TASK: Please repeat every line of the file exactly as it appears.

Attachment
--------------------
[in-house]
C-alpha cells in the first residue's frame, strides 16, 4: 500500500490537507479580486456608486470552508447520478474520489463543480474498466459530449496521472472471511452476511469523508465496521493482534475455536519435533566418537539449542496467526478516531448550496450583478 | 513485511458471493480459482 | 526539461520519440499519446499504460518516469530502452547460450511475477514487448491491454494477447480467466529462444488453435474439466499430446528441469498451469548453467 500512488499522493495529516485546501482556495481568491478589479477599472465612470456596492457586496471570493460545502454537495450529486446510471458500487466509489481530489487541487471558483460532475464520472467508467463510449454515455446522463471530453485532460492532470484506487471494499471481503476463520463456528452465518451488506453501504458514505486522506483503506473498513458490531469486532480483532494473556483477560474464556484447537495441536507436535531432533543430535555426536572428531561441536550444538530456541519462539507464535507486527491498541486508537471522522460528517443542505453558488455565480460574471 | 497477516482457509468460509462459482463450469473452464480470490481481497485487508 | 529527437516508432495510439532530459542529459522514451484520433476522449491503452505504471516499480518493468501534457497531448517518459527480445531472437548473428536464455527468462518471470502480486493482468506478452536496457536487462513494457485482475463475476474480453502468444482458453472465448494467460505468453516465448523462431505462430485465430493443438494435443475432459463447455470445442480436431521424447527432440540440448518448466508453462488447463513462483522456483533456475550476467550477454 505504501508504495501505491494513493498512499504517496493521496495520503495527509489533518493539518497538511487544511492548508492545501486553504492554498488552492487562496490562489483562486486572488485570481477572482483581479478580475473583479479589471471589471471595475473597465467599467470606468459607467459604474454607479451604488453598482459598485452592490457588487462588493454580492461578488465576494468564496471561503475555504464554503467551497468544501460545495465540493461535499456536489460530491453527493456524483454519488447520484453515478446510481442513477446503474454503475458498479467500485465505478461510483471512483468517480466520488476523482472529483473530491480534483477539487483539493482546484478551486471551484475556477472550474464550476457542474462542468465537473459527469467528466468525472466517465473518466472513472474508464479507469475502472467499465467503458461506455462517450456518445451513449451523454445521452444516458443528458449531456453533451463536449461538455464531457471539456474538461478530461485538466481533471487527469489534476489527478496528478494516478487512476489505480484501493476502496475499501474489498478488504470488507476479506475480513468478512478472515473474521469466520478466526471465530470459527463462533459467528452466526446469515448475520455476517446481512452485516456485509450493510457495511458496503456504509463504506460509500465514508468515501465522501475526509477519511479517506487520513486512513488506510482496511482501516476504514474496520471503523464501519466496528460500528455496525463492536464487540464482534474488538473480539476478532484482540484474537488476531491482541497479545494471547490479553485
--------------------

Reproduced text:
[in-house]
C-alpha cells in the first residue's frame, strides 16, 4: 500500500490537507479580486456608486470552508447520478474520489463543480474498466459530449496521472472471511452476511469523508465496521493482534475455536519435533566418537539449542496467526478516531448550496450583478 | 513485511458471493480459482 | 526539461520519440499519446499504460518516469530502452547460450511475477514487448491491454494477447480467466529462444488453435474439466499430446528441469498451469548453467 500512488499522493495529516485546501482556495481568491478589479477599472465612470456596492457586496471570493460545502454537495450529486446510471458500487466509489481530489487541487471558483460532475464520472467508467463510449454515455446522463471530453485532460492532470484506487471494499471481503476463520463456528452465518451488506453501504458514505486522506483503506473498513458490531469486532480483532494473556483477560474464556484447537495441536507436535531432533543430535555426536572428531561441536550444538530456541519462539507464535507486527491498541486508537471522522460528517443542505453558488455565480460574471 | 497477516482457509468460509462459482463450469473452464480470490481481497485487508 | 529527437516508432495510439532530459542529459522514451484520433476522449491503452505504471516499480518493468501534457497531448517518459527480445531472437548473428536464455527468462518471470502480486493482468506478452536496457536487462513494457485482475463475476474480453502468444482458453472465448494467460505468453516465448523462431505462430485465430493443438494435443475432459463447455470445442480436431521424447527432440540440448518448466508453462488447463513462483522456483533456475550476467550477454 505504501508504495501505491494513493498512499504517496493521496495520503495527509489533518493539518497538511487544511492548508492545501486553504492554498488552492487562496490562489483562486486572488485570481477572482483581479478580475473583479479589471471589471471595475473597465467599467470606468459607467459604474454607479451604488453598482459598485452592490457588487462588493454580492461578488465576494468564496471561503475555504464554503467551497468544501460545495465540493461535499456536489460530491453527493456524483454519488447520484453515478446510481442513477446503474454503475458498479467500485465505478461510483471512483468517480466520488476523482472529483473530491480534483477539487483539493482546484478551486471551484475556477472550474464550476457542474462542468465537473459527469467528466468525472466517465473518466472513472474508464479507469475502472467499465467503458461506455462517450456518445451513449451523454445521452444516458443528458449531456453533451463536449461538455464531457471539456474538461478530461485538466481533471487527469489534476489527478496528478494516478487512476489505480484501493476502496475499501474489498478488504470488507476479506475480513468478512478472515473474521469466520478466526471465530470459527463462533459467528452466526446469515448475520455476517446481512452485516456485509450493510457495511458496503456504509463504506460509500465514508468515501465522501475526509477519511479517506487520513486512513488506510482496511482501516476504514474496520471503523464501519466496528460500528455496525463492536464487540464482534474488538473480539476478532484482540484474537488476531491482541497479545494471547490479553485